oa South African Journal of Cultural History - Die invloed van kultuur en politiek op straatnaamgewing in Bloemfontein, 1946-1986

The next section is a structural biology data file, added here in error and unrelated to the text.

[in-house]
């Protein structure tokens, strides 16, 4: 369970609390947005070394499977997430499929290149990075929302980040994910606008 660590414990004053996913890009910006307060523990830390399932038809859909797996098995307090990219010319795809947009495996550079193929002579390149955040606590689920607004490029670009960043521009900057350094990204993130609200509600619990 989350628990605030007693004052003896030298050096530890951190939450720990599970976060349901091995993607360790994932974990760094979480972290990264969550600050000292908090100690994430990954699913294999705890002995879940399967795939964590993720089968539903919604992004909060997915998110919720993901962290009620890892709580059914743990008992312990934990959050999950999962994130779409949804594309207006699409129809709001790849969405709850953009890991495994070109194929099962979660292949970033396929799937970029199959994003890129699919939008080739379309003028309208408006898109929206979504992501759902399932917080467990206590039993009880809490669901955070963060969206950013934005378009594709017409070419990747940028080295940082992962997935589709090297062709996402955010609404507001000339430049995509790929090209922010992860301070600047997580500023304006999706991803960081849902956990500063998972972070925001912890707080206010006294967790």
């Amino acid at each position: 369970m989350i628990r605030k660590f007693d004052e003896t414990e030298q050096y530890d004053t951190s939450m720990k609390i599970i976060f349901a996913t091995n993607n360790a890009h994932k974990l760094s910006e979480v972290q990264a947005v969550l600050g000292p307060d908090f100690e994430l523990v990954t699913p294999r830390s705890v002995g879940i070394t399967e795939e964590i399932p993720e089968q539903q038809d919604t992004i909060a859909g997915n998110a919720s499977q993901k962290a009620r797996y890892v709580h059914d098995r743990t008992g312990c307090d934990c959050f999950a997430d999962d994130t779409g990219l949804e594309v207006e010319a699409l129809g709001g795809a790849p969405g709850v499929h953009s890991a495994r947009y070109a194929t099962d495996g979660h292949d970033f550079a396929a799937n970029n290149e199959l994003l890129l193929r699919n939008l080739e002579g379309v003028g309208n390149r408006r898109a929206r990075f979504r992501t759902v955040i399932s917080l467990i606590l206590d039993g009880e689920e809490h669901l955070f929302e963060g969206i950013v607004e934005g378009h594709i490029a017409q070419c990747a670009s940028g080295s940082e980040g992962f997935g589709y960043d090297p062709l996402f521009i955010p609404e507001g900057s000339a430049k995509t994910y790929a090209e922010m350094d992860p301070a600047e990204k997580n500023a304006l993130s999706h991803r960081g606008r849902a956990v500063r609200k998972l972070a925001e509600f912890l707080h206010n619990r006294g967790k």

In any multilingual country there is a certain amount of tension between the speakers of the different language groups, The conquest of the Cape by England saw the beginning of the struggle between English and Dutch initially, and later between English and Afrikaans, as the official languages. This struggle manifested itself on many levels: in politics, in the economy, in education, and in the media, and, more importantly for this article, in the choice of place-names. This article examines the role of political, cultural and linguistic considerations in the naming of streets and suburbs in Bloemfontein between 1946 and 1986. Before this is done some tendencies in the naming of streets between 1846 and 1946 are touched on. In the first century nearly all streets were named after members of the British royalty and other members of the new rulers. This state of affairs lasted till 1945 when a predominantly Afrikaans city council and an Afrikaans mayor were elected. As political events and attitudes had an effect on the naming of streets in the previous century, political considerations and attitudes were to be manifested in the naming of streets in future. Not only were the names of certain streets changed, but in the new suburbs streets were mainly named after places and events that had a connection with the Afrikaner's culture. Requests from interest groups to name streets after certain political leaders, were turned down. The policy of the City Council was that streets be named first after persons who had rendered exceptional services to Bloemfontein, then after those who had rendered services to the Orange Free State, and lastly after persons who had rendered services to the country. Although a predominantly Afrikaans City Council was in office during the period 1946 till 1986, the interests and sentiments of English speaking ratepayers were always considered.
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